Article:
Fly Fishing the Hidden Lochs of the Highlands

Fish & Fly Team

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Fly Fishing the Hidden Lochs of the Highlands

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Nestled deep in the cols and ice-gouged corries of the North-West Highlands of Scotland are a myriad of wild lochs waiting to be discovered by the adventurous fly angler. Away from their roadside brethren who can offer great sport, but also often suffer from summertime assaults by day-trippers and holiday-makers armed with spinners and worms, a hike over the hills and peat-bogs will reveal hidden lochs and lochans glistening like jewels amongst the sombre tones of heather, bog-grass, granite and gneiss for those willing to get tired and dirty in pursuit of truly wild fish in wild places.

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Travelling light but keeping warm and dry – Editor Paul Sharman hikes the hill lochs in Wester Ross.

I took one such trip right at the end of the season last September up into the mountains of Wester Ross. It was probably less than an hours hike from the small single-track road where I left my car, but a steep ascent over rough lichen-covered rocky outcrops and the soft boggy ground in-between, flecked with the white heads of cotton-grass, soon had this Sussex sassenach huffing and puffing. The views from the high points along the way though were worth the effort and of course the first site of water glinting down in one of the hollows was enough to give me a boost of energy once more and I scrambled on with a renewed vigour and excitement.

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A dour late September day in the highlands, but the views were still worth it.

The majority of the trout in these waters are small but on the right day can be very willing as they are often hungry and looking out for any terrestrial food items falling on the water. In amongst them though there is always the chance of one or two larger fish so be prepared. It is the beauty of the different markings of these native brown trout that fascinate me and I know many others too. Even between neighbouring waters they can often look strikingly different with hardly any red spots or lots of them, small spots or large, and can be anywhere from quite silvery in appearance to my favourite, the beautiful butter-bellied and olive-brown backed variety, to almost completely dark.

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A beautifully spotted wild hill loch brown trout with a hint of yellow on the belly.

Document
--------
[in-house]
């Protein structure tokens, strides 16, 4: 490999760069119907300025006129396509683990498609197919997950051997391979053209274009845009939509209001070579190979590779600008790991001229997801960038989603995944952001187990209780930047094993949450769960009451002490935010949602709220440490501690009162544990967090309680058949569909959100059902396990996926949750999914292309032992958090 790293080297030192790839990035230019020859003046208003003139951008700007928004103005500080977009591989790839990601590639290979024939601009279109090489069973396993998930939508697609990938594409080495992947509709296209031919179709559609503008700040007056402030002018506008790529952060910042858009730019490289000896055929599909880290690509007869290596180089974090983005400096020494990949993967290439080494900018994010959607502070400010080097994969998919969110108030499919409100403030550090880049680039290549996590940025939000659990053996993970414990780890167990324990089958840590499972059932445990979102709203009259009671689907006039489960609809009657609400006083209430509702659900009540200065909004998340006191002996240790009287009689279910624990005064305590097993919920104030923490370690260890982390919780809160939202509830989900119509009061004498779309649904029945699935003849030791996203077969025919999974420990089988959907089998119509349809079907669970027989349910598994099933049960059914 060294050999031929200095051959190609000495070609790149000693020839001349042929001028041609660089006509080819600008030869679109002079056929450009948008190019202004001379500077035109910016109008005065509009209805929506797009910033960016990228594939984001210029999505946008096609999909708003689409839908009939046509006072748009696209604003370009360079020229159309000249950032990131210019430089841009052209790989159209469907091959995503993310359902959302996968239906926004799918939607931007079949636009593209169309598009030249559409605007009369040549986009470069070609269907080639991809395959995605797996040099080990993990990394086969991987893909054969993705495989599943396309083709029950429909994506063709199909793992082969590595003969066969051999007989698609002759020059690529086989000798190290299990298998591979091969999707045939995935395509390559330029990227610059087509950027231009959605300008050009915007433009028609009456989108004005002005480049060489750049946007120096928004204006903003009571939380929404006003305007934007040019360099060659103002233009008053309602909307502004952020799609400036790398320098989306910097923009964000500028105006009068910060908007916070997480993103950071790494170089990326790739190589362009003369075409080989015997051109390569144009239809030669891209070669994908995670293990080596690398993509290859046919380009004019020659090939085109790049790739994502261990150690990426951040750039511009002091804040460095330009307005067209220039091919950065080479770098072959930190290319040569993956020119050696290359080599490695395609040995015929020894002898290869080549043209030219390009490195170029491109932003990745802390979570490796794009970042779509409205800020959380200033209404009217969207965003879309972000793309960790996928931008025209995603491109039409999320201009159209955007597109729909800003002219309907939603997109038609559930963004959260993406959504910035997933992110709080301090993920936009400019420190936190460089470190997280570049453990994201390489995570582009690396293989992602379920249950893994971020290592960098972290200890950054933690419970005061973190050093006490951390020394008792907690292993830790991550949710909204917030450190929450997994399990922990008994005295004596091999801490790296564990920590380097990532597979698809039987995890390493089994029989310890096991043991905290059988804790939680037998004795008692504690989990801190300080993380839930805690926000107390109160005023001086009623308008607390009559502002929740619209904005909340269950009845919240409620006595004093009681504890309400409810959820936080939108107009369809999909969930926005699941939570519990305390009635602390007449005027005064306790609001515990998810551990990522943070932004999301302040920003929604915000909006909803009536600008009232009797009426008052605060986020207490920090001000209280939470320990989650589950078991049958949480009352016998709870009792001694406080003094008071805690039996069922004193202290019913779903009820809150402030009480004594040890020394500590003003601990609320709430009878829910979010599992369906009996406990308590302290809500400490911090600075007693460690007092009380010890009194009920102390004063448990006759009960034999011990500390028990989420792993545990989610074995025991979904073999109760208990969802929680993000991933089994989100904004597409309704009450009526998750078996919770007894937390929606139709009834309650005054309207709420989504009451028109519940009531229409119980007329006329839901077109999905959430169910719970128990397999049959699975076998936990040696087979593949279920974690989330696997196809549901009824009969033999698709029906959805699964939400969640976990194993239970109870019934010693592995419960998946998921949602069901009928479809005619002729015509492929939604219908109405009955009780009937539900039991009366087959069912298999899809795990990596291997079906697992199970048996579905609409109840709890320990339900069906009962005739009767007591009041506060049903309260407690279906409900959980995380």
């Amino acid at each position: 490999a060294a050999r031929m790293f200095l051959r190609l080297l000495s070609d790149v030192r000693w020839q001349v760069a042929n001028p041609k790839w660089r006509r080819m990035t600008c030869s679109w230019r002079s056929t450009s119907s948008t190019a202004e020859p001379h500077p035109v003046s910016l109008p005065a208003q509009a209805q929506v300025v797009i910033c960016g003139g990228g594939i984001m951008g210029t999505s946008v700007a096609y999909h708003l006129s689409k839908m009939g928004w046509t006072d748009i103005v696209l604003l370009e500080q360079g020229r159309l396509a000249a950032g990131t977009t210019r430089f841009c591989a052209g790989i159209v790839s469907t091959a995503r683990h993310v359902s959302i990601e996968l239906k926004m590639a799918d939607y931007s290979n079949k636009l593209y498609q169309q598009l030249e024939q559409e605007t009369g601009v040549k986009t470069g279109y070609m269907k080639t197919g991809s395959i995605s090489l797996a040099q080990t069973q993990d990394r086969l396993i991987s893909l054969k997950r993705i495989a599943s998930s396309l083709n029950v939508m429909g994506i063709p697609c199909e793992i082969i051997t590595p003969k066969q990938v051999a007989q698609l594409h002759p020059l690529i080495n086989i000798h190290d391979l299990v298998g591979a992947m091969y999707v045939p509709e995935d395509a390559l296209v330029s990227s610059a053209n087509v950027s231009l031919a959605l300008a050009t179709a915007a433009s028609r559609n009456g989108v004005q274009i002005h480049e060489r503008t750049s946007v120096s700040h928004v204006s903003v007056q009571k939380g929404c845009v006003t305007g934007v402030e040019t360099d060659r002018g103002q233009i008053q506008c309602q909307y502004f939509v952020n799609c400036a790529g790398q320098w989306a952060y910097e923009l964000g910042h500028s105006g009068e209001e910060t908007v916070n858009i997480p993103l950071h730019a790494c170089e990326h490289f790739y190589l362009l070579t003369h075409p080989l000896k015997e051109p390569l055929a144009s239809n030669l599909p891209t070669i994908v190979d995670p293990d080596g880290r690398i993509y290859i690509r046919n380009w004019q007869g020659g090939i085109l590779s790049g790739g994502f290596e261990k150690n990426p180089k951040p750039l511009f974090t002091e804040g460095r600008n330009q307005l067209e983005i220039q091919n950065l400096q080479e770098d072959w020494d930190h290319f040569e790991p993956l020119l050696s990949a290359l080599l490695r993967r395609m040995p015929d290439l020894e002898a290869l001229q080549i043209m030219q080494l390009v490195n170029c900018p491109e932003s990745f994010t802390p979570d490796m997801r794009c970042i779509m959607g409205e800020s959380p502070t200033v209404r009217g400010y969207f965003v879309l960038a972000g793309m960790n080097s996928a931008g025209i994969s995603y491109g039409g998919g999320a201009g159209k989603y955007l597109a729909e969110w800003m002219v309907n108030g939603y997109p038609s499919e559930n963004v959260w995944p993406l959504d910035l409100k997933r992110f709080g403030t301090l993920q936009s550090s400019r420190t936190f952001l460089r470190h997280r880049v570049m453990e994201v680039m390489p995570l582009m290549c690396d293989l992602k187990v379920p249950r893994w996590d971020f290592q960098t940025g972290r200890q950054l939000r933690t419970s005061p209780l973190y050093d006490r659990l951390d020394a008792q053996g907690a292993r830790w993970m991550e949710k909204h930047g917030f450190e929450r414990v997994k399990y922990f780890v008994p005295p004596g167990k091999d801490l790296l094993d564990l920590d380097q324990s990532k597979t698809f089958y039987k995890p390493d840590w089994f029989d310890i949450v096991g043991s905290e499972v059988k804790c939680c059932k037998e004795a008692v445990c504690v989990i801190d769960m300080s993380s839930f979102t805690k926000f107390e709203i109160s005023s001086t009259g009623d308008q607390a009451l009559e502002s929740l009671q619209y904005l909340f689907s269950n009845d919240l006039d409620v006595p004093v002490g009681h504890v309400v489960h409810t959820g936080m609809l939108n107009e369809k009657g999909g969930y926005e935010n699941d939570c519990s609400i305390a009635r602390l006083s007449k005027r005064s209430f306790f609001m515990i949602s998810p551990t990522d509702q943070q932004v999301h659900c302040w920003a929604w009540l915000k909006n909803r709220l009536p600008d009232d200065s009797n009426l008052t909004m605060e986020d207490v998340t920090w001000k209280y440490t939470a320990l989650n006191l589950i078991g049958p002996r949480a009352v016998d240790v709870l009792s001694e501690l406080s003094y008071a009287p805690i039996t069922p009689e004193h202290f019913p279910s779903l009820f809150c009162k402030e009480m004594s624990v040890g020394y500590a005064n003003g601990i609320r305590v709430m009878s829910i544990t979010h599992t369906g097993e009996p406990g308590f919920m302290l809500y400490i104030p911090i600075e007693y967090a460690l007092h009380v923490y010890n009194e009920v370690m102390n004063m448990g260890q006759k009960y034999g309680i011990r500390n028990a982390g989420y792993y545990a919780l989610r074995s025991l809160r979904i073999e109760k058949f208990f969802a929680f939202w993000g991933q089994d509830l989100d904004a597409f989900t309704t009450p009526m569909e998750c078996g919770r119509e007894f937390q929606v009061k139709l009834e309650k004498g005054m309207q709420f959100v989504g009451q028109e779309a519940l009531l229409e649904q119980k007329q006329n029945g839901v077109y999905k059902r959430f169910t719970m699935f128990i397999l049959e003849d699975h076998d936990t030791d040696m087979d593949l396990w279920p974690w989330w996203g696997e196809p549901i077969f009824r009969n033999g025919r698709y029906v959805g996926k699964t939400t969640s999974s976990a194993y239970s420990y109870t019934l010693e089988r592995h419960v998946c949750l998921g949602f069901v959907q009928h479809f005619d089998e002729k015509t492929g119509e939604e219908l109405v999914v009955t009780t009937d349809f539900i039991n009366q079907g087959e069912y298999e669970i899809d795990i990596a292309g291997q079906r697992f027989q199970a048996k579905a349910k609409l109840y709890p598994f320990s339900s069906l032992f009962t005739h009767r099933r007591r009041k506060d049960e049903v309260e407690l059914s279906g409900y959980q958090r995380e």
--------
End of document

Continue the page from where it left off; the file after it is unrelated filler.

As it was just a day hike I was travelling with a sling-pack (have to say I am a big fan of my Orvis one as it is so easy to access everything in it without having to keep taking it off each time) my rod and a net, thats it. Waders and a waterproof fishing jacket are necessities of course, both for the inevitable rain and mist at that time of year as well as the yomping over the sodden peat bogs and a little wading in the larger lochs if necessary. In terms of flies, big and bushy often works a treat if there is a little breeze and the fish are looking up – I was using a sedge-hog which you can just make out in the photo above. Otherwise a good selection of traditional wet flies like zulus, invictas and mallard and clarets still work just as they have always done, either singly or as a team of 2 or 3. If you are fishing a team of flies it is not unusual to get some competition for the flies if you find some fish and a double or even a triple hookup is possible.

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A double hookup of very silvery brown trout from the corner of one little hill loch where fish were rising.

This is pure fun fishing, the epitome of ‘getting away from it all’ whether fishing solo like me or sharing the experience with a friend or two. It is likely you will have your water all to yourself but in the (very) unlikely event someone else has beaten you to it, where there is one hill loch there are likely to be others in close proximity so do your homework before and go prepared with a map. Talking about preparation, safety is key also – so particularly if you are heading out alone, be sure to let someone know where you are going in case of any mishap. It is easy to slip, trip or fall on such treacherous ground – I’ve done it and had a very lucky escape in the past which brought home to me how important it was. Be safe!